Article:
Spending the Summer Tackling the Tobacco Epidemic

ImageWith tobacco use still the number one cause of preventable death here in New York City and nationwide, smoke-free public health organizations are always looking for college and graduate school interns for a range of projects.  The Coalition is pleased to welcome Zoe Sakas, who will contribute to our blog over the summer and help with communications, research, and youth-focused initiatives.  Read on for more about Zoe and the work she is doing in her own words:

“I am a born-and-raised New Yorker, who grew up on the Lower East Side of Manhattan.  After finishing my freshman year of college at Fordham University in the Bronx, I am excited to start my summer internship at the NYC Coalition for a Smoke-Free City.

As a pre-med student, I am passionate about public health, and interested in combining research with action and initiatives that create tangible results and a healthier world.  I have always wanted to make a difference, and protecting the health of others is the perfect way to do that.  As summer approached, I wanted to find an organization to work for that promoted the importance of healthy living in New York City and represented the progression of healthy living nationwide.

Truthfully, I never had pictured New York City as “smoke-free.” There are many people in my life who smoke, and it is something I’ve experienced every day whether through a fellow pedestrian blowing smoke in my face or a flashy advertisement catching my eye.  Already, after working at the Coalition for just a few days and learning how much has already been accomplished, I now see a smoke-free city as a serious possibility, and one that I am eager to help accomplish. Smoking is the leading preventable cause of death, and regardless of the resources already out there, an active effort is still needed to end the tobacco epidemic.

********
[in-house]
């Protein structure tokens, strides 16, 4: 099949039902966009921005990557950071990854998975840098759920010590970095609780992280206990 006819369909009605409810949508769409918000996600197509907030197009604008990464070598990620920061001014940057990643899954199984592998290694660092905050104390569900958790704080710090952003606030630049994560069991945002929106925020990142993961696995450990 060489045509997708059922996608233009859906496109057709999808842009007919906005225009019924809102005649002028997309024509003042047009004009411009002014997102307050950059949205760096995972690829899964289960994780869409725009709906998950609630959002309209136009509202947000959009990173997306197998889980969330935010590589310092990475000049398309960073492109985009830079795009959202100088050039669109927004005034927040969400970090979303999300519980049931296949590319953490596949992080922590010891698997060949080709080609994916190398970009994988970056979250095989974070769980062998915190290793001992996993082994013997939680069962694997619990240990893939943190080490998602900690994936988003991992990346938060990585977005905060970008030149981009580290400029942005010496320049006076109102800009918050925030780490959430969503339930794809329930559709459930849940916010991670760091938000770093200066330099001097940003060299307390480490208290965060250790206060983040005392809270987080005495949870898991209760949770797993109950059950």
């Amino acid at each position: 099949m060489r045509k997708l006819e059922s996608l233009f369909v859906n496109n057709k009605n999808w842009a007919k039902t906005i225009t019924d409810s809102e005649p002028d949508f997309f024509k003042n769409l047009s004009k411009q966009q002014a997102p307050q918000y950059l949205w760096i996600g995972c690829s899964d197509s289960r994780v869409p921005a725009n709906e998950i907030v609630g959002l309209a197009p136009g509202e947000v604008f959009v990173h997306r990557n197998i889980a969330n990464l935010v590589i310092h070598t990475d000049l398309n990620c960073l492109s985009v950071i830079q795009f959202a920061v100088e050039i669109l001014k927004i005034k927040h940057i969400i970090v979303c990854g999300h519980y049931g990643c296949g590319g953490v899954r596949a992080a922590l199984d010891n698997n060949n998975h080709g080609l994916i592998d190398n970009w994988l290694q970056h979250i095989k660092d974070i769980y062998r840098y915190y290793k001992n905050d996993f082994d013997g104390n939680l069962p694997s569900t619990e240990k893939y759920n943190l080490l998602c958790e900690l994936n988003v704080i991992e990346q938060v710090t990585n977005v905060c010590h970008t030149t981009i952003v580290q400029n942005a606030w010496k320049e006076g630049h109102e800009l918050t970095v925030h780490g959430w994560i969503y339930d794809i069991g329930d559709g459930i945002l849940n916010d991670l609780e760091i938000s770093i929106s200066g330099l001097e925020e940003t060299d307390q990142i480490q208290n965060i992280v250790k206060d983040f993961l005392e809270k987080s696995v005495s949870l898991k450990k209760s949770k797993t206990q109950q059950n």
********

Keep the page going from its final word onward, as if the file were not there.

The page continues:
For my first assignment, I discovered that people who identify as LGBT smoke at rates 70 percent higher than the general population, and in New York City, 80 percent of all adult smokers began smoking before the age of 21. Tobacco marketing specifically targets the LGBT community and young people, taking advantage of the stress that comes with finding yourself and wanting to fit in. This summer, I am looking forward to learning more about public health and tobacco control as it relates to the LGBT community and  New York City youth, with the ultimate goal of raising awareness and creating an environment that does not promote the deadly health consequences of tobacco.”

Please join us in welcoming Zoe to the Coalition and be sure to check back for more of her work later this summer!